Israeli foreign minister to pay first visit to UAE next week -statement

Cabinet meeting in Jerusalem
Israeli alternate Prime Minister and Foreign Minister Yair Lapid arrives to attend the first weekly cabinet meeting of the new government in Jerusalem June 20, 2021. Emmanuel Dunand/Pool via REUTERS

June 21, 2021

TEL AVIV (Reuters) – Israel’s top diplomat will travel to the United Arab Emirates next week in the first official visit by an Israeli minister to the Gulf state since the two countries established diplomatic relations last year.

Yair Lapid, who was sworn in last week under a new government, will be hosted by UAE Foreign Minister Sheikh Abdullah bin Zayed al-Nahyan from June 29-30, the Israeli foreign ministry said in a statement.

“Minister Lapid will inaugurate the Israeli Embassy in Abu Dhabi and the Consulate General of Israel in Dubai.”

The UAE, along with Bahrain, Sudan and Morocco, began normalising relations with Israel last year under accords brokered by then-U.S. President Donald Trump.

The deals angered the Palestinians, who have long relied on Gulf and Arab support in their quest for statehood in the Israeli-occupied West Bank and in Gaza and East Jerusalem.

Lapid’s visit will be his first abroad as foreign minister. He and new Prime Minister Naftali Bennett forged a patchwork coalition that ended the record-long tenure of veteran prime minister Benjamin Netanyahu, who spearheaded Israel’s deals with the four Arab countries.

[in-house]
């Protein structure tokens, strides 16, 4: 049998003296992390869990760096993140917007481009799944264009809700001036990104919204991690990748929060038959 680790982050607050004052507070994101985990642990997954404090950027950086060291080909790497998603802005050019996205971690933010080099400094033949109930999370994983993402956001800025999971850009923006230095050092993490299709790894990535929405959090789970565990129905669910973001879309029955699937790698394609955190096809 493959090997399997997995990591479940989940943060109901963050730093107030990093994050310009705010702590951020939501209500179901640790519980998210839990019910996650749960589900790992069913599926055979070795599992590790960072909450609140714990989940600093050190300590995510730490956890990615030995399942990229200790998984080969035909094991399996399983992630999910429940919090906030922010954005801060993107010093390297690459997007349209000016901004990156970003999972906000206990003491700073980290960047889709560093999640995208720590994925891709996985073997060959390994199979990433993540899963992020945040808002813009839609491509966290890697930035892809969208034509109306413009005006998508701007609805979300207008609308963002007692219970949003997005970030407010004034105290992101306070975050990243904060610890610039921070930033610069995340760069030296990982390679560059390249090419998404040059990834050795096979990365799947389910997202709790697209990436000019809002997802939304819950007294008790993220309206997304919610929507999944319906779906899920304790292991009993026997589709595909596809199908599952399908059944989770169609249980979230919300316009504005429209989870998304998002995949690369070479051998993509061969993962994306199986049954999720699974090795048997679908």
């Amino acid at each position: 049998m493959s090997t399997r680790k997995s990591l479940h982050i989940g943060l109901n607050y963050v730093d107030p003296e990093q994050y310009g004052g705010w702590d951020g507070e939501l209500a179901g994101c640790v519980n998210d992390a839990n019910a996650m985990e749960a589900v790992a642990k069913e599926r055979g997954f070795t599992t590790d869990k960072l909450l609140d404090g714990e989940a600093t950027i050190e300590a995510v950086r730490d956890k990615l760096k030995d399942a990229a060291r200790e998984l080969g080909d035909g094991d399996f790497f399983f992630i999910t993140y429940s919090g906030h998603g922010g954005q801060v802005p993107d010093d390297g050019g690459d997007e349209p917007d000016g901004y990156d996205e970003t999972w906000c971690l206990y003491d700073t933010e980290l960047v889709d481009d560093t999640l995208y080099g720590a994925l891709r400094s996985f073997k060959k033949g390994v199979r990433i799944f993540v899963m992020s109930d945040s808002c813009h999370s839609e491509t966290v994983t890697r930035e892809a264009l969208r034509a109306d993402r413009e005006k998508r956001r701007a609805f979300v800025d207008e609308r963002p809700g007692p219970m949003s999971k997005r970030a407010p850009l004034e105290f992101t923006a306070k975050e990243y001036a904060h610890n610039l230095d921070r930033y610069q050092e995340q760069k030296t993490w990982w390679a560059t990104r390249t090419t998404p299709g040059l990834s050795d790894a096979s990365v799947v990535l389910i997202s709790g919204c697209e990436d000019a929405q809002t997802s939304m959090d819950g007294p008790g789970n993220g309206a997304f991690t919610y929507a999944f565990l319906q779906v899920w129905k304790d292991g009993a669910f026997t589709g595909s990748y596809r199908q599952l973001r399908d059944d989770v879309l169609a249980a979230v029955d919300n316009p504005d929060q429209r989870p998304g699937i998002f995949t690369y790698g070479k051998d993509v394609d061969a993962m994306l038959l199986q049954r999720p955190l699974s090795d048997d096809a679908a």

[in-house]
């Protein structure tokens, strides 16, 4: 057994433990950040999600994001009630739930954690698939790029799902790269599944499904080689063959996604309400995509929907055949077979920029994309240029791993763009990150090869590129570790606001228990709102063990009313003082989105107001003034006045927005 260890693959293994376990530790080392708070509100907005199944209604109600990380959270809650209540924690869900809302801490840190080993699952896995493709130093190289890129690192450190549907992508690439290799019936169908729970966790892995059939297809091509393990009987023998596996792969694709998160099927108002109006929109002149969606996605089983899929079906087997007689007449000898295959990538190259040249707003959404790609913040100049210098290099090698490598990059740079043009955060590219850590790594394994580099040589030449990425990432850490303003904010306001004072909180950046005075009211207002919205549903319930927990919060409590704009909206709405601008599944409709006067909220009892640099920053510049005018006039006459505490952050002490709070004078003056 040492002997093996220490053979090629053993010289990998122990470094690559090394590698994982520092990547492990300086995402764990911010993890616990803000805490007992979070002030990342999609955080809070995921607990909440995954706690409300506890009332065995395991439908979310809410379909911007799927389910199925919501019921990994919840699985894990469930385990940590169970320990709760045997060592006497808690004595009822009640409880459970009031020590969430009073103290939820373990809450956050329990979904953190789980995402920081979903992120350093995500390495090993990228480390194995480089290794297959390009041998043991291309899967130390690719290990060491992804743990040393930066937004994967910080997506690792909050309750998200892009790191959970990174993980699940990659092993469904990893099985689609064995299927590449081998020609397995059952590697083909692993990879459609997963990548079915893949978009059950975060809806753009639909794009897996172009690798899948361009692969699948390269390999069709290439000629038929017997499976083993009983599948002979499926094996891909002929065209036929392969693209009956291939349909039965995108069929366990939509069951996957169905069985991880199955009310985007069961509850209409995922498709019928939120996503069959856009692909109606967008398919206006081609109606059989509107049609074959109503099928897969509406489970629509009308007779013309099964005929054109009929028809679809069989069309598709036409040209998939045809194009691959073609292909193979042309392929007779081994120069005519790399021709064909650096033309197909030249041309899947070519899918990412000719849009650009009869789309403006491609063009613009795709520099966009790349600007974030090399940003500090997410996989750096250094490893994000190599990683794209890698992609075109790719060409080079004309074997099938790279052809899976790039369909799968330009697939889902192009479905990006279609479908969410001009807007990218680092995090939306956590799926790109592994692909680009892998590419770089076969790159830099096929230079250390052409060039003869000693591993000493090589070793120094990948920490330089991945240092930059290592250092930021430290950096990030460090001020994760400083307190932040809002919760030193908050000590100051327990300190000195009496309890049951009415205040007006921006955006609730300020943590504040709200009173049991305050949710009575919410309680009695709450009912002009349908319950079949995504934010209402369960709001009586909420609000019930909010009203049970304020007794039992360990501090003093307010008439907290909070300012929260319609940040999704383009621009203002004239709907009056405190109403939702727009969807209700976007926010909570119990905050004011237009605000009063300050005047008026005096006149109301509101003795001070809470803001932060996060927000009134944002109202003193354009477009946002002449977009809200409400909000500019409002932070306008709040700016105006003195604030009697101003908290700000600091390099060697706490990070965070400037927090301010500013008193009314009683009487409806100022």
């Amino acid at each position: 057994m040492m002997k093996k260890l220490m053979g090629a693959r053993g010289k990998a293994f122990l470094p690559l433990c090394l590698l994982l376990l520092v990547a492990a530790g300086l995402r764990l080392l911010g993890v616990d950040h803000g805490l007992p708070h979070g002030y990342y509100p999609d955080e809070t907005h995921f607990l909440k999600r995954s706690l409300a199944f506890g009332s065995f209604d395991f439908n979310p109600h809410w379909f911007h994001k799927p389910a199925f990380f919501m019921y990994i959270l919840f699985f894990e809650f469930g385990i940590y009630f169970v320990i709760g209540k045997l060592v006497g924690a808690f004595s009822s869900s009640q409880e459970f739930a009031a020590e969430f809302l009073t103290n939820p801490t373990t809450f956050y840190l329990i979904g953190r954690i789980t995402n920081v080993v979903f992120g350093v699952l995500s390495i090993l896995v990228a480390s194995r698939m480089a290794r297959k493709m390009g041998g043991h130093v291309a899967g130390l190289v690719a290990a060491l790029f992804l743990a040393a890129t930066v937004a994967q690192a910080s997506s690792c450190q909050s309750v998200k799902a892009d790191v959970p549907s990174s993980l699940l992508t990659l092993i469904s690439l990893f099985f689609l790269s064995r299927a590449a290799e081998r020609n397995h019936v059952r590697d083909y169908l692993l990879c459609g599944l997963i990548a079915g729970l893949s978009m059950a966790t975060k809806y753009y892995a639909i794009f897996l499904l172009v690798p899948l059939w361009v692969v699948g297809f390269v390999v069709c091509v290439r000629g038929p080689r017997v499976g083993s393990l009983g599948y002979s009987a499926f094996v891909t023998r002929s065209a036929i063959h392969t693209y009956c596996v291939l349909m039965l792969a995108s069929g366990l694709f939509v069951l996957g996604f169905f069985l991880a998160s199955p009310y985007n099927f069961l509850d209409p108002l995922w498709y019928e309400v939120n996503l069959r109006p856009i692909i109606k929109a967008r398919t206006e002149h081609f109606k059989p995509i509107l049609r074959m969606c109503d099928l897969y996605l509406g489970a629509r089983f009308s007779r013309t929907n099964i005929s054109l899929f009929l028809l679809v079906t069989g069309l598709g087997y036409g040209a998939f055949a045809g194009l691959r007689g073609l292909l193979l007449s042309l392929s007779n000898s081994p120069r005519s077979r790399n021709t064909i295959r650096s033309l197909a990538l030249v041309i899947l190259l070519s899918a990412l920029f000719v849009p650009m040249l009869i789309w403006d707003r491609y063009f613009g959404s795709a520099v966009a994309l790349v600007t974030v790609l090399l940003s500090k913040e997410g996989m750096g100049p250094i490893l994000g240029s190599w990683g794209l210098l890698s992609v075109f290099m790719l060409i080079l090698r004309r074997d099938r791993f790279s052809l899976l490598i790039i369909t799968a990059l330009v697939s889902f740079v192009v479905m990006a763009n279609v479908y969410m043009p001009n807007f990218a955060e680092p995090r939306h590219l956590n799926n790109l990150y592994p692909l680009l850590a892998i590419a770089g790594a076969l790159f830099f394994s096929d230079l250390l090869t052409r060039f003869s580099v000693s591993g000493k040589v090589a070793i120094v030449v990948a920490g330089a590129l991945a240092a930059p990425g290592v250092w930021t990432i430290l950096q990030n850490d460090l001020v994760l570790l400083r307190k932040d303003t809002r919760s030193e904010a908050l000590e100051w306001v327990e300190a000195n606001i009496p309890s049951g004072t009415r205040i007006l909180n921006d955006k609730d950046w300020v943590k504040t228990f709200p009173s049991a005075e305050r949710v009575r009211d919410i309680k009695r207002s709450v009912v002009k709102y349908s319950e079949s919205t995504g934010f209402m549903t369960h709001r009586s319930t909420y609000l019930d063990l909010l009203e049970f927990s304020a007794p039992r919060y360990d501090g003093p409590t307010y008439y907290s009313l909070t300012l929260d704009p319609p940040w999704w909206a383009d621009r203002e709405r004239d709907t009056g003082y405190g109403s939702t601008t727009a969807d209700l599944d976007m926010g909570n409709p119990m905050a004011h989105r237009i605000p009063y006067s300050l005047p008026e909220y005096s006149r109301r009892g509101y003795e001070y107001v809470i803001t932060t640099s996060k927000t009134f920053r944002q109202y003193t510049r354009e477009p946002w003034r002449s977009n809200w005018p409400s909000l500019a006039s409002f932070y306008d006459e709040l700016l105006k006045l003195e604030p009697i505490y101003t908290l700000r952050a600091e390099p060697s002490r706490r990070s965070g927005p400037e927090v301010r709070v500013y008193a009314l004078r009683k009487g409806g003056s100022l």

Netanyahu had planned to visit the UAE ahead of a March 23 election but cancelled the trip amid a dispute with Jordan.

In a side deal to opening relations with Israel, the UAE secured Washington’s approval to purchase U.S.-made F-35 fighter jets. President Joe Biden has since proceeded with that deal following a review.

Business relations between Israel and the UAE have flourished, and the two countries signed a major tax treaty on May 31.

“Relations between Israel and the United Arab Emirates are important, the fruits of which benefit not only the citizens of the two countries, but the entire Middle East,” the foreign ministry said in its statement.

(Reporting by Rami Ayyub; Editing by Mark Heinrich)

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